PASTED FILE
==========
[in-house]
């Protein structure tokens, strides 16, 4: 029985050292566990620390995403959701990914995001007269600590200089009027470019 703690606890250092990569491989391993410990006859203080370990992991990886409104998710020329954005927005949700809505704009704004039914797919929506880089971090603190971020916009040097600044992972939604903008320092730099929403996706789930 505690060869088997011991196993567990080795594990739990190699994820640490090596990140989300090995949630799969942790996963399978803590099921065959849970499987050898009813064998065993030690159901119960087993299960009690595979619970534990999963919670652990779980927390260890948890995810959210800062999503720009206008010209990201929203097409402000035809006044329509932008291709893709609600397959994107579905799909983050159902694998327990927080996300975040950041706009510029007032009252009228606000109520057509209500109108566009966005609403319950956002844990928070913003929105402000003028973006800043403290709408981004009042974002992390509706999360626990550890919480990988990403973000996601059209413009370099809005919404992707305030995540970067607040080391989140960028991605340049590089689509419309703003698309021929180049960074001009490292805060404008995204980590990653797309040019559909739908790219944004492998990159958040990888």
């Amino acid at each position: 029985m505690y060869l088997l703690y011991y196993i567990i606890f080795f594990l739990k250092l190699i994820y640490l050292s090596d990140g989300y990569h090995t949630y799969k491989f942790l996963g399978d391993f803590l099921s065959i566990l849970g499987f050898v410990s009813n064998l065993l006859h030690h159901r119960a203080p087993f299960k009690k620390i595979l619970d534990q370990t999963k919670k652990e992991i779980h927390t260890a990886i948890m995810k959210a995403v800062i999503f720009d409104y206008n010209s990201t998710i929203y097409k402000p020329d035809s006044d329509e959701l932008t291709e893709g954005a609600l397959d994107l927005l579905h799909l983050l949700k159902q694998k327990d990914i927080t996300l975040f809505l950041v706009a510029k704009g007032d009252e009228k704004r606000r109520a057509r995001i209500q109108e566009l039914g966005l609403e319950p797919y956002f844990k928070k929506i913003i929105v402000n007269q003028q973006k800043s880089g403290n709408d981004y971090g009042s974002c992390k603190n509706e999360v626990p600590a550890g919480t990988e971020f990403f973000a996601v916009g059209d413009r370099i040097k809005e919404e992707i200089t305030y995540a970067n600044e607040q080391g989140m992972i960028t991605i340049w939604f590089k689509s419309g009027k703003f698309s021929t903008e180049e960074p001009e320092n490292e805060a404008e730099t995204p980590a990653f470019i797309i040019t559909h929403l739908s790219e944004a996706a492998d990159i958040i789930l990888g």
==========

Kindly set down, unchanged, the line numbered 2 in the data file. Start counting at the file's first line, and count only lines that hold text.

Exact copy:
């Protein structure tokens, strides 16, 4: 029985050292566990620390995403959701990914995001007269600590200089009027470019 703690606890250092990569491989391993410990006859203080370990992991990886409104998710020329954005927005949700809505704009704004039914797919929506880089971090603190971020916009040097600044992972939604903008320092730099929403996706789930 505690060869088997011991196993567990080795594990739990190699994820640490090596990140989300090995949630799969942790996963399978803590099921065959849970499987050898009813064998065993030690159901119960087993299960009690595979619970534990999963919670652990779980927390260890948890995810959210800062999503720009206008010209990201929203097409402000035809006044329509932008291709893709609600397959994107579905799909983050159902694998327990927080996300975040950041706009510029007032009252009228606000109520057509209500109108566009966005609403319950956002844990928070913003929105402000003028973006800043403290709408981004009042974002992390509706999360626990550890919480990988990403973000996601059209413009370099809005919404992707305030995540970067607040080391989140960028991605340049590089689509419309703003698309021929180049960074001009490292805060404008995204980590990653797309040019559909739908790219944004492998990159958040990888």